Price’s ‘Dancing Raven Hat’ is a painted hat made of red cedar and otter fur. The piece also took third place in the Formline Art category. Price’s other works – ‘Quantum Raven’ Paddle and ‘Mother Whale’ Paddle took first and second places in Formline, the show’s newest category.
Here are the complete results:
Best of Show
- Wayne Price—Dancing Raven Hat
Northwest Coast Customary Art
- 1st Place—Pauline Duncan, Ravenstail Set
- 2nd Place—Wayne Price, Quantum Raven
- 3rd Place—Deborah Head-Aanutein, Echoing Traditions
Northwest Coast Customary-Inspired Art
- 1st Place—Teri Rofkar, Caprini Tribal Regalia
- 2nd Place—Della Cheney, Leadership and Change
- 3rd Place—Lily Hope, Little Watchman
- 1st Place—Wayne Price, Quantum Raven
- 2nd Place— Wayne Price, Mother Whale
- 3rd Place— Wayne Price, Dancing Raven Hat
Awards totaled more than $8,000.
Tsimshian carver and artist David R. Boxley was the show’s sole juror. He was responsible for selecting the 21 pieces featured in the show as well as the winners.
The Juried Art Show will be displayed at the Juneau Arts and Culture Center through June 30.
- It aims to preserve Alaska Native culture by giving tribes and tribal organizations the ability to oversee local child welfare problems, rather than social workers coming in from outside their communities. That often results in children being removed from their communities.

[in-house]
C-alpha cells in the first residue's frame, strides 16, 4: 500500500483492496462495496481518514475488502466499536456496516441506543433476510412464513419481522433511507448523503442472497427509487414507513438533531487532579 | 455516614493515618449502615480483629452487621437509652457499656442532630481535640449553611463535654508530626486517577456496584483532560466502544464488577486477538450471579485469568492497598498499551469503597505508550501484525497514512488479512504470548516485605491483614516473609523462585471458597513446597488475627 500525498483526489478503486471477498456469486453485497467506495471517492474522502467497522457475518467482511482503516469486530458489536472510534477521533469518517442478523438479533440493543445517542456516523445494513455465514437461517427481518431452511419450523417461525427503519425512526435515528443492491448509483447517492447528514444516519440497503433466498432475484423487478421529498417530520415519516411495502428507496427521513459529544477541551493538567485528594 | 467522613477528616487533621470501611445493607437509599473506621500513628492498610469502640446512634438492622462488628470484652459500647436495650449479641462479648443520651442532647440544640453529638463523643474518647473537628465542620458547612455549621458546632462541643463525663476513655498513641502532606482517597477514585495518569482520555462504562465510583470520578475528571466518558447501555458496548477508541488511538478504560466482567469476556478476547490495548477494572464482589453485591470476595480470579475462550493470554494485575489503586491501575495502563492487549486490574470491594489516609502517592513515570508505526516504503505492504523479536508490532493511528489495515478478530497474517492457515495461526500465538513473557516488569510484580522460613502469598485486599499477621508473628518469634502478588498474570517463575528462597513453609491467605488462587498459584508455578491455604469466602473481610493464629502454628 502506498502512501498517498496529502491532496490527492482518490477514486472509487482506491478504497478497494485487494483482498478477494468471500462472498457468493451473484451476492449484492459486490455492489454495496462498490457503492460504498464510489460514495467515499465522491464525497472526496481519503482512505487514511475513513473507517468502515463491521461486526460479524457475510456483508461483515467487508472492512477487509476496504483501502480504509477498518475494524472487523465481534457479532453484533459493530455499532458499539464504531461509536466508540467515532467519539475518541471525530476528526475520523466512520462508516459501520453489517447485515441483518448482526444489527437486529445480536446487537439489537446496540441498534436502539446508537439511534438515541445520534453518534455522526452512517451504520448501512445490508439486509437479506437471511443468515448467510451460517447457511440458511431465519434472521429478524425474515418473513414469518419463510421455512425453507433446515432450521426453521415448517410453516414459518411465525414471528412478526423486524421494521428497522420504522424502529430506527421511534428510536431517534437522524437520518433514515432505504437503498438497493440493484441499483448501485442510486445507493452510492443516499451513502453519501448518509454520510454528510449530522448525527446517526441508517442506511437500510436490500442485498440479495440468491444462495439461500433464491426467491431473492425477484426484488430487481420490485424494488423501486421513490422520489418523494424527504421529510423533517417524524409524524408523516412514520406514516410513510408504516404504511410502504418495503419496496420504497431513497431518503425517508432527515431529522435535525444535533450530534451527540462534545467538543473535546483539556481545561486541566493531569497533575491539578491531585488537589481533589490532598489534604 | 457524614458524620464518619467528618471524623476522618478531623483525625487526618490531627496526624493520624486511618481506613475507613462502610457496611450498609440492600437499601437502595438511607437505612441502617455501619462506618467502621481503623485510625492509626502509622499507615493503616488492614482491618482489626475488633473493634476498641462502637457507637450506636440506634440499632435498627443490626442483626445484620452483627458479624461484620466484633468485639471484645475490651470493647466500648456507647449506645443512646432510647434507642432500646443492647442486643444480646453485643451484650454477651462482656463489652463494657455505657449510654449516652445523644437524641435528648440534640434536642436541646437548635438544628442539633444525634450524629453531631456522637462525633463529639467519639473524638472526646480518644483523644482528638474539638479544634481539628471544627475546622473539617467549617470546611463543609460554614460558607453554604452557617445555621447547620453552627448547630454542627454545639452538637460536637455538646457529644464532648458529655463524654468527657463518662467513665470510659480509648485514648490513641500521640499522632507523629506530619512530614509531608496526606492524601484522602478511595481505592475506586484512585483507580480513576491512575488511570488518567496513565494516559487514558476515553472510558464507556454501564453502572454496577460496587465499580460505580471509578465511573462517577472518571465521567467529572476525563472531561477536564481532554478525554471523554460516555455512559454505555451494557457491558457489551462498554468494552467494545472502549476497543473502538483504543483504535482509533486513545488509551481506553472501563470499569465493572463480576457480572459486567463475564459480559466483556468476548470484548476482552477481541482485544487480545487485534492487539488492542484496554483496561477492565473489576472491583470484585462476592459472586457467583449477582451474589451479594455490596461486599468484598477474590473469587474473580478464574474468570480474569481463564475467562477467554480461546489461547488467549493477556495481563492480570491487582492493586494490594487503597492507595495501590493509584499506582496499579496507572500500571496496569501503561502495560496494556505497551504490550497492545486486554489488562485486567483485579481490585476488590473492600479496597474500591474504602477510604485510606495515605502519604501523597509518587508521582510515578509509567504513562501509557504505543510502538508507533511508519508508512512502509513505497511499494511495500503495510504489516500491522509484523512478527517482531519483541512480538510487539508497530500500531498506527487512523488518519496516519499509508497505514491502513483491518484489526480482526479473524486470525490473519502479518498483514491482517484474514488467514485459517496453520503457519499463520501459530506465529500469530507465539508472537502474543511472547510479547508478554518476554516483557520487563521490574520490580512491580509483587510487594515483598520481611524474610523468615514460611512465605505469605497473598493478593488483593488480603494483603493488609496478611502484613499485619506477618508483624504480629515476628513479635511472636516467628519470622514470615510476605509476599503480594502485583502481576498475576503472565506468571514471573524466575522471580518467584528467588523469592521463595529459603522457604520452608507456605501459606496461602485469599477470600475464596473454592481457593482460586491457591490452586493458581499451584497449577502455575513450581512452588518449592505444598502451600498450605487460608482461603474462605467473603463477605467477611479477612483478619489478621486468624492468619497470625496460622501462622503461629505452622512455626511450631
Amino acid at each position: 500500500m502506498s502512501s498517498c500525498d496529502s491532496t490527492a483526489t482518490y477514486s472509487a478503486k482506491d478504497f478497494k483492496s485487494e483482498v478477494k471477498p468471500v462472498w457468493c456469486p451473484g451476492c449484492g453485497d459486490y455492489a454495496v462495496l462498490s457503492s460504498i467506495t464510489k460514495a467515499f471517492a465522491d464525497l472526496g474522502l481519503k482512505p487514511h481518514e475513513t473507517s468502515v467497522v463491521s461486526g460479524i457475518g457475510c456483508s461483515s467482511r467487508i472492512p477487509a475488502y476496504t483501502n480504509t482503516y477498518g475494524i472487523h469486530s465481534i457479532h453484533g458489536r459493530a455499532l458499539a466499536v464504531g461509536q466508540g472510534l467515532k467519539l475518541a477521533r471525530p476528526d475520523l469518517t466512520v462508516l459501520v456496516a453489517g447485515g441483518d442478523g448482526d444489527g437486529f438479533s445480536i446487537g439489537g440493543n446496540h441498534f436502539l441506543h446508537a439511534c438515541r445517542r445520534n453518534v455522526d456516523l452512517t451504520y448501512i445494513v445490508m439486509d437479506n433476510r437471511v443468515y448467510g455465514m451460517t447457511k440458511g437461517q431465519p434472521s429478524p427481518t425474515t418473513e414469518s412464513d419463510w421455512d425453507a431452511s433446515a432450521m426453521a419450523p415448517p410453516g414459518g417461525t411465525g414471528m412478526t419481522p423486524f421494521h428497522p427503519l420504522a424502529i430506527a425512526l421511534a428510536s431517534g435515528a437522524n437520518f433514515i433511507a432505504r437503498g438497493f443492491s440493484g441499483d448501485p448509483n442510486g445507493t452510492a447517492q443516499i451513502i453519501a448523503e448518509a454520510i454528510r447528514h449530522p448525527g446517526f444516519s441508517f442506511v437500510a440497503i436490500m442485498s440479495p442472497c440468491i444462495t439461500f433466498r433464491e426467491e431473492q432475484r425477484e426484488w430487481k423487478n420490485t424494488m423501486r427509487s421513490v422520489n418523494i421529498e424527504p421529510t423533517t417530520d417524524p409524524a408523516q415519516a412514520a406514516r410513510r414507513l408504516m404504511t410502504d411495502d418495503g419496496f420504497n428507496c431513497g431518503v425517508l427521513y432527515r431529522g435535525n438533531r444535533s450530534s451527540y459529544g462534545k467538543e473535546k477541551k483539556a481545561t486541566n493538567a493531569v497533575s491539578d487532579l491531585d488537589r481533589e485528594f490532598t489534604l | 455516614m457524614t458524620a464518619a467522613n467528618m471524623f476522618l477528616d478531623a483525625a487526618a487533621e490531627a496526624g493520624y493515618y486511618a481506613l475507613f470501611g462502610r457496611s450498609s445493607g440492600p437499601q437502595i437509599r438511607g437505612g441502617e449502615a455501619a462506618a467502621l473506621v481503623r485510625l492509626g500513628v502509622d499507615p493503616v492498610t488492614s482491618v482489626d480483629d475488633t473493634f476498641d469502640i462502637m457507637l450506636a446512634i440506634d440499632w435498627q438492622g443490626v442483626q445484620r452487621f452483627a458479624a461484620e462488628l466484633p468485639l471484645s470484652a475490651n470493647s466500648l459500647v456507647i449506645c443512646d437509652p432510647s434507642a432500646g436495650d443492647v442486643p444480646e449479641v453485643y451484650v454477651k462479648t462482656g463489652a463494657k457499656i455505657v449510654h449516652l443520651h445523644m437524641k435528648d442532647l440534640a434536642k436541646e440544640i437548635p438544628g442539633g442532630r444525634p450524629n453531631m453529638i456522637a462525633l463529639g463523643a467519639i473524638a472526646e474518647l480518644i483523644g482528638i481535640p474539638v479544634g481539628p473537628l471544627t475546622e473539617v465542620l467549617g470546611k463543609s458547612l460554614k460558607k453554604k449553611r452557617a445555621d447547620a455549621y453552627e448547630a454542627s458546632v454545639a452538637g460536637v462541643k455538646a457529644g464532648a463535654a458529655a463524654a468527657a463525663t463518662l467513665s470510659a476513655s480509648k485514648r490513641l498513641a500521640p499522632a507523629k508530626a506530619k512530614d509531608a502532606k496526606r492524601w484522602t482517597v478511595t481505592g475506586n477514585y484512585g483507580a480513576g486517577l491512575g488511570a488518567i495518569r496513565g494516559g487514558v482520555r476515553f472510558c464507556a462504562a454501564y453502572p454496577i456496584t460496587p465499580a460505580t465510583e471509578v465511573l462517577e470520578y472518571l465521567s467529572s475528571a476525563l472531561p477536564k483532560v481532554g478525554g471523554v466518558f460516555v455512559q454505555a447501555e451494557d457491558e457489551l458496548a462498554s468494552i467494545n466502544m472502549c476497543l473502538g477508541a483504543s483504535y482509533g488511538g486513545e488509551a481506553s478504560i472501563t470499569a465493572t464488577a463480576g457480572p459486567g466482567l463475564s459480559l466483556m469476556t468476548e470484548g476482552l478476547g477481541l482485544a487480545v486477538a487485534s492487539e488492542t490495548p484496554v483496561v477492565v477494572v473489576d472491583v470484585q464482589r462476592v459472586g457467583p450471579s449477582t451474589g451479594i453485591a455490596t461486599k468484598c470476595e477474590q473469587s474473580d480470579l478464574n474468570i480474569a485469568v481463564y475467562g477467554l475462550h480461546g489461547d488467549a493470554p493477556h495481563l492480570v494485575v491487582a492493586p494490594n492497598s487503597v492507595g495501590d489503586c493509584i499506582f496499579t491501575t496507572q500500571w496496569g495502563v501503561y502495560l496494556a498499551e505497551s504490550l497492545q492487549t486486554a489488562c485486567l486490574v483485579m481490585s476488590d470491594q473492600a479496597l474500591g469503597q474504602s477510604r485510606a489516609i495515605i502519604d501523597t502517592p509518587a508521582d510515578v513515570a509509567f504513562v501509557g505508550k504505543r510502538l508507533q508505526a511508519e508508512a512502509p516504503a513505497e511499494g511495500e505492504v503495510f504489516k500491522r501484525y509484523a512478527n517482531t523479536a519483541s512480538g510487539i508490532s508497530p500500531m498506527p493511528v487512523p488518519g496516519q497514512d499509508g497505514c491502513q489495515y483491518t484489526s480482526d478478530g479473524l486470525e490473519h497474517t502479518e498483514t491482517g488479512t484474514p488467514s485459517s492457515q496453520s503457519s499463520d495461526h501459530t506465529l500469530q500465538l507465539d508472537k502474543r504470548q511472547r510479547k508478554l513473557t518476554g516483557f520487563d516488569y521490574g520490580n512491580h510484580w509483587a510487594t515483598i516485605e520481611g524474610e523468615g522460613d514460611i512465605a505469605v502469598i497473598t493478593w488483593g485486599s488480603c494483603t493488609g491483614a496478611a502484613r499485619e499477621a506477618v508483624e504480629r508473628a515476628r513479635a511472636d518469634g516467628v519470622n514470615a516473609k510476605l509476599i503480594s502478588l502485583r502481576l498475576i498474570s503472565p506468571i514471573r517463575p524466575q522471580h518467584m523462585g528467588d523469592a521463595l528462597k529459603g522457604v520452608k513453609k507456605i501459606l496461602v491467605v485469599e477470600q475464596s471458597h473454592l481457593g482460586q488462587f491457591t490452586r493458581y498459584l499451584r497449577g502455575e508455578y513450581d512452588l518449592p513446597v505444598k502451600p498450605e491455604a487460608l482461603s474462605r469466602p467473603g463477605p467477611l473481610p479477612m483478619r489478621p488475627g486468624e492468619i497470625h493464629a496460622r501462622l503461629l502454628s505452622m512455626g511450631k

- Dressed in full Gwich’in regalia, Potts recounted growing up in a modest dirt-floor hunting cabin in Eagle, losing someone close to suicide, and taking the conventions theme of strength in unity to get back to enjoying life again.
- The Juneau School District wants to consolidate its two high school football programs and cheer squads. Superintendent Dr. Mark Miller said at a press conference Thursday afternoon that the decision to send a formal request to the Alaska School Activities Association has been two years in the making.
- Three helmets, two hats, a headdress and a beaded shirt are from as far back as the 1600s to about 1890. They will be stored through the National Park Service, with access being granted to the Tlingit clans.